Canadian money will start to feel more plastic-like later this year. Starting with $100 bills, the Bank of Canada—the country’s sole bank note issuing authority, will incorporate plastic into all of Canada’s currency by 2013.
The new circulation will start in November featuring a new $100 bill. The new money will be made with a special plastic polymer that will replace Canadian currency’s current cotton-paper blend. The new $50 note will follow by March 2012 and by 2013 there will be $20, $10, and $5 polymer bills incorporated into Canadian currency.
The new bank notes will focus on security and, most importantly, counterfeiting prevention. "Canada's new bank notes will have innovative security features that are easy to verify," said Mark Carney the Governor of the Bank of Canada in a press release. "The leading-edge technology in these notes will expand the frontiers of bank note security."
SEE RELATED STORIES FROM THE WDM CONTENT NETWORK:
- 5 Solutions to Securing Financing and Raising Capital
- Canadian Dollar Sees International Return to Strength
- Bank of Canada Holds Overnight Rate as Recovery Slows
Click here to read the latest edition of Business Review Canada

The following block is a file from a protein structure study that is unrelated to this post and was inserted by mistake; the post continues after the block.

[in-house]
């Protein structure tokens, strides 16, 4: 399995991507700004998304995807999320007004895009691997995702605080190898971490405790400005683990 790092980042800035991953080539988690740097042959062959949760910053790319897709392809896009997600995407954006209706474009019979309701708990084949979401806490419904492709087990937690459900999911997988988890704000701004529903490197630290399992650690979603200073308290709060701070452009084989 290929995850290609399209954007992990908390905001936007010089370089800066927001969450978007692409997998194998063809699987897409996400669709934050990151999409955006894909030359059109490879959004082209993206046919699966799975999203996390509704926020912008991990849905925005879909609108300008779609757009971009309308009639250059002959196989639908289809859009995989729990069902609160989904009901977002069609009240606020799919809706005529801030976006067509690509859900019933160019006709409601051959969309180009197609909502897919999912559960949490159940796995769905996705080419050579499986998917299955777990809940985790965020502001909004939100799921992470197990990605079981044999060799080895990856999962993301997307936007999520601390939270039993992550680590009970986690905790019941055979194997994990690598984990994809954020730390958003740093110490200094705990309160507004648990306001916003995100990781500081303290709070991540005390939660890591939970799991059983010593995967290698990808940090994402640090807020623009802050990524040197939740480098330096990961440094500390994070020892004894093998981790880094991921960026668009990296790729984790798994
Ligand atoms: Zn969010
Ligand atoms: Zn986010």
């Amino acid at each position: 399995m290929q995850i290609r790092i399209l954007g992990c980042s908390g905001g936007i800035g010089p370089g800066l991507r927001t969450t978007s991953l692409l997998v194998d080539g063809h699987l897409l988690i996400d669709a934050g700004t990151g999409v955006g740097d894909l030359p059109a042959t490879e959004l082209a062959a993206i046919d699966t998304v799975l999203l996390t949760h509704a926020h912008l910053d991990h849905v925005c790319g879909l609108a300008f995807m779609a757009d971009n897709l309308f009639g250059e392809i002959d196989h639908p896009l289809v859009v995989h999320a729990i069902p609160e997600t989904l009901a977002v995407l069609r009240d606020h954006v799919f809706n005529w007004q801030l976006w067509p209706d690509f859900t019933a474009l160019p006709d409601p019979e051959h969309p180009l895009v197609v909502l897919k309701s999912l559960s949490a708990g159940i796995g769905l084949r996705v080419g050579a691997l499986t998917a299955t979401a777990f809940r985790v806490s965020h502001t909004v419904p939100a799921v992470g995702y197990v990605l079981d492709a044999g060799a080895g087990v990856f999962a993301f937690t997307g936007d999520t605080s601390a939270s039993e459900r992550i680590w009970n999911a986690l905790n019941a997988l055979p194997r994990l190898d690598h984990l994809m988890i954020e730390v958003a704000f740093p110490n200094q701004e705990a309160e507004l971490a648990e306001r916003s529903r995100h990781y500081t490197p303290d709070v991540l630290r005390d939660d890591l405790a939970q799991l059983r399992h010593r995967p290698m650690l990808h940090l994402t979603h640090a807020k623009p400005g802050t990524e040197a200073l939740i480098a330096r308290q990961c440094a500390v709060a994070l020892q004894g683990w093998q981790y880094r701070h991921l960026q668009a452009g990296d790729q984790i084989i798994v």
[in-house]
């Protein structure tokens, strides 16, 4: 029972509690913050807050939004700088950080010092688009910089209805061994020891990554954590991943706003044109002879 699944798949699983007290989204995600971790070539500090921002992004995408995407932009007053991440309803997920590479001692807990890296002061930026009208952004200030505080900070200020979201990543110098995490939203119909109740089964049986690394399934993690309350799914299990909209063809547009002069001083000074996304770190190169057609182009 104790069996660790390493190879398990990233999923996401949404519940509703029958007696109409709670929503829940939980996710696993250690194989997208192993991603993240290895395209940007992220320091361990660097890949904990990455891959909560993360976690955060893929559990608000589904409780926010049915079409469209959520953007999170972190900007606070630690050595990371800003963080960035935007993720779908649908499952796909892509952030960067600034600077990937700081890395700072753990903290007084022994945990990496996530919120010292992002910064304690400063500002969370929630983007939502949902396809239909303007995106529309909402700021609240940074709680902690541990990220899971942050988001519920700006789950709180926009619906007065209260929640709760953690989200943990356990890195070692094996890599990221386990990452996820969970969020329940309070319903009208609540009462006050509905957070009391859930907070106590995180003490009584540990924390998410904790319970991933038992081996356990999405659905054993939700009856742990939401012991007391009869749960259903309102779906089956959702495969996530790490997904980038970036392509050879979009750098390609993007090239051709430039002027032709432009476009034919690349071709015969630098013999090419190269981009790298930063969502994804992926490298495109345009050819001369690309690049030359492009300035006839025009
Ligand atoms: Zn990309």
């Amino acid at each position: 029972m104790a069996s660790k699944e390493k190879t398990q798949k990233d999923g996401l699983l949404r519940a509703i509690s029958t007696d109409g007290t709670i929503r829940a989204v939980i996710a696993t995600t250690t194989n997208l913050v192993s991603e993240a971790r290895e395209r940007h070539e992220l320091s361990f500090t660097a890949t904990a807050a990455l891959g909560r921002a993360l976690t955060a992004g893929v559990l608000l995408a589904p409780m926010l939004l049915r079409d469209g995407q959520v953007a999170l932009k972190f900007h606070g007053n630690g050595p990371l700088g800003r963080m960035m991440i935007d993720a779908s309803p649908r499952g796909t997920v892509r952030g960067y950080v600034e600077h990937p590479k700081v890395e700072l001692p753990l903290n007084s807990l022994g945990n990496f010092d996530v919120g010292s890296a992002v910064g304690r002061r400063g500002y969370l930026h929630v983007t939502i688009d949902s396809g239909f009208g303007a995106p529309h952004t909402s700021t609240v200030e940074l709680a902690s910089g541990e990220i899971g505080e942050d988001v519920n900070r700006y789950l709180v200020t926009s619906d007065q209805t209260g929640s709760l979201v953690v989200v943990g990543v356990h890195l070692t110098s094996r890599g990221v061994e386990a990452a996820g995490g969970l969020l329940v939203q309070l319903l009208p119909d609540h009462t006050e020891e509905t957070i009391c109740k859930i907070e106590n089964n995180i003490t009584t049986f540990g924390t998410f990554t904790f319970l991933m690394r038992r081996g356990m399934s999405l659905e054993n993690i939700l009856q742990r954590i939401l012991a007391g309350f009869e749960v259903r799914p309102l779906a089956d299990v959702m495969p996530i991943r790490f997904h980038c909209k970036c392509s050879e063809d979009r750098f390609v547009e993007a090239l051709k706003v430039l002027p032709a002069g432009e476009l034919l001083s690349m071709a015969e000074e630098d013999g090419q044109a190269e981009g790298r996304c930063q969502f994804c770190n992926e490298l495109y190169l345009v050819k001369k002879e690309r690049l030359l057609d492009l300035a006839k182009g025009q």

The new currency will not only have enhanced security, but they will also be easier to verify, more economical to produce and have diminished environmental impact. The polymer bills are expected to last at least 2.5 years longer than current currency.
"With these new notes, the Bank of Canada will provide Canadians with a durable, high-quality, secure form of payment that they can use with confidence," continued Carney in a statement.
In preparation, the Bank of Canada is working closely with financial institutions and manufacturers to promote an easy transition. Designs will be released several months before new notes begin in circulation for general public recognition. The $100 and $50 bill designs will be unveiled in Spring 2011.